The way you vote on Nov. 6 may have something to do with how you were raised.
But that's not referring to the notion that a parent's political ideology is passed along to her or his child. In fact, it's referring specifically to the way you were raised – the style of your upbringing. A new study in Psychological Science suggests that parenting practices and childhood temperament play an influential role in the politics a person chooses.
This research isn't the first of its kind – there are already studies that have linked authoritarian-esque parenting to a child's adopting conservative values as an adult. But unlike this new study, that existing research had significant problems with the methodology.
For the new study, researchers looked at 708 sets of parents and split them up into two categories that described their parenting attitudes: One that valued a child's unwavering obedience ("authoritarian" was the term the authors used) and one that espoused the notion that children ought to be allowed to disagree with their parents ("egalitarian").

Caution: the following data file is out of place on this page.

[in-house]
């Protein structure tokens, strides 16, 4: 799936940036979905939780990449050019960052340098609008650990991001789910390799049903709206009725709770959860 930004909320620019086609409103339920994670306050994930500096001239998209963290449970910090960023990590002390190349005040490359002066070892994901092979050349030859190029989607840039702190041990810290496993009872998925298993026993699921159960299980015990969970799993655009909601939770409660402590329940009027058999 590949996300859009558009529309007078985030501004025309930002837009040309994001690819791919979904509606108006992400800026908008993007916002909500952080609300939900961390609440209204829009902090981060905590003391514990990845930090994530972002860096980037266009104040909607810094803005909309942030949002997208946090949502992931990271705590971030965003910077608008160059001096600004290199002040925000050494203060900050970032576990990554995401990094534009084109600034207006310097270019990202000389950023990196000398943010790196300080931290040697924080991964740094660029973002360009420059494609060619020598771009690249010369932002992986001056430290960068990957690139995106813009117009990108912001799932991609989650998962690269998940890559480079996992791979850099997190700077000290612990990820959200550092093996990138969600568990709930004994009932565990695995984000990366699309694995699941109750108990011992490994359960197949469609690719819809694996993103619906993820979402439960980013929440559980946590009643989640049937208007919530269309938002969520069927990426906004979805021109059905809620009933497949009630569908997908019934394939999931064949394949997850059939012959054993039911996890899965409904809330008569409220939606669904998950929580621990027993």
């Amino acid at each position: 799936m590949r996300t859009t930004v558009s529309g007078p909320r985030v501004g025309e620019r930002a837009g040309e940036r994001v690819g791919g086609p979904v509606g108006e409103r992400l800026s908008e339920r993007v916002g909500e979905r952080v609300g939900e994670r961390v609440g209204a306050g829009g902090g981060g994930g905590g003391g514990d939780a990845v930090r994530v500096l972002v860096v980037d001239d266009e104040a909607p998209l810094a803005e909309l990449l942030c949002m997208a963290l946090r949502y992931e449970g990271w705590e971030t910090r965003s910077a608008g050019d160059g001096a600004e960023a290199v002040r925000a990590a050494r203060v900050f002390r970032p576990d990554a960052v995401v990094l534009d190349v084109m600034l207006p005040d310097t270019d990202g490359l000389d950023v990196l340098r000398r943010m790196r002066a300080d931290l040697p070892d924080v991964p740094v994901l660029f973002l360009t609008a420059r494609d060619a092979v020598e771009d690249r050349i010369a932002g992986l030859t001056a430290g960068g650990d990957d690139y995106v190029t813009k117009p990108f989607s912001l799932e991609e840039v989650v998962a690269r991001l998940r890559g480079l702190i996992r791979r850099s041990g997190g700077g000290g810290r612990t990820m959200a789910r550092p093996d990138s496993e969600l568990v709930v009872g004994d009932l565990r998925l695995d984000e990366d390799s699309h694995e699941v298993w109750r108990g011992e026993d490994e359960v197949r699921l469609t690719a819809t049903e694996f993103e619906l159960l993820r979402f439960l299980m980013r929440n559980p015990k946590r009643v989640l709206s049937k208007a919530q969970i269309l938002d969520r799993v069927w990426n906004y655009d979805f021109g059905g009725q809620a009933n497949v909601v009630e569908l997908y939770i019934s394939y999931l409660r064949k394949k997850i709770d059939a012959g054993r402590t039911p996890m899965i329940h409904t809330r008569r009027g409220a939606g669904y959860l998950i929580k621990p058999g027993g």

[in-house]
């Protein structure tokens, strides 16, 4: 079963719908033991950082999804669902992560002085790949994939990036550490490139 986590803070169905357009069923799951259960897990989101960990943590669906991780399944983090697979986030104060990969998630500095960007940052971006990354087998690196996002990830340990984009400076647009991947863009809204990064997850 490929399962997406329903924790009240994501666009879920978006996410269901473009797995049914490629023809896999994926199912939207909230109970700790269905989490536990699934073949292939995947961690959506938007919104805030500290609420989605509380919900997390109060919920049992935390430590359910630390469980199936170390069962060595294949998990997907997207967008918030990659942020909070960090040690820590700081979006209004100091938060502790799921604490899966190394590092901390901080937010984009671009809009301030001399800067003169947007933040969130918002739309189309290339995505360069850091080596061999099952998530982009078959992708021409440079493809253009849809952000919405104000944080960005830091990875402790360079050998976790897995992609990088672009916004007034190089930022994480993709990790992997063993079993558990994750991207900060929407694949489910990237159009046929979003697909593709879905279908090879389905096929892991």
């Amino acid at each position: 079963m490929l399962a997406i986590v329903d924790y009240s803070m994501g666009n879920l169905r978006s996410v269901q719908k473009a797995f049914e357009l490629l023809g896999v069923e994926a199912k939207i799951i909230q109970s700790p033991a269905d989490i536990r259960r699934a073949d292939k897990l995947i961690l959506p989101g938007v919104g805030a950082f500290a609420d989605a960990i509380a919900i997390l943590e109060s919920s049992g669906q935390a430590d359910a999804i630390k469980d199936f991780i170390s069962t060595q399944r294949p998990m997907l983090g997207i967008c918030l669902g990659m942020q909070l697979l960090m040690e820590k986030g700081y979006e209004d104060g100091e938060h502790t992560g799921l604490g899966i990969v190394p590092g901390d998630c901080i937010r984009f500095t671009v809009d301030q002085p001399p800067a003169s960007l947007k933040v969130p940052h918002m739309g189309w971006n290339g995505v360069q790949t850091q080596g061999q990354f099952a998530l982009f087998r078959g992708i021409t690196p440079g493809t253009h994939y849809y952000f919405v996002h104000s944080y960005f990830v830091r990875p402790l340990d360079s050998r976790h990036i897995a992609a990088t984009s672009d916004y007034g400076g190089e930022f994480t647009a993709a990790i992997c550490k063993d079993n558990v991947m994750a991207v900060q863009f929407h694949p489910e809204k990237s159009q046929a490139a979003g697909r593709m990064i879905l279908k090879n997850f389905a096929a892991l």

Children of authoritarian parents tended to embrace conservative values by the time they were 18, while 18-year-olds from egalitarian households were on the liberal side.
Researchers also found that children who had higher levels of fearfulness when they were 4-and-a-half years old tended to lean conservative, while their counterparts who were more restless, active and attentive were more to the left.
The trends held even after accounting for influential factors like gender, ethnic background, cognitive function and socioeconomic status.
The study's authors didn't say anything about what type of parenting style led to third-party children.
Photo by DonkeyHotey via Flickr Creative Commons.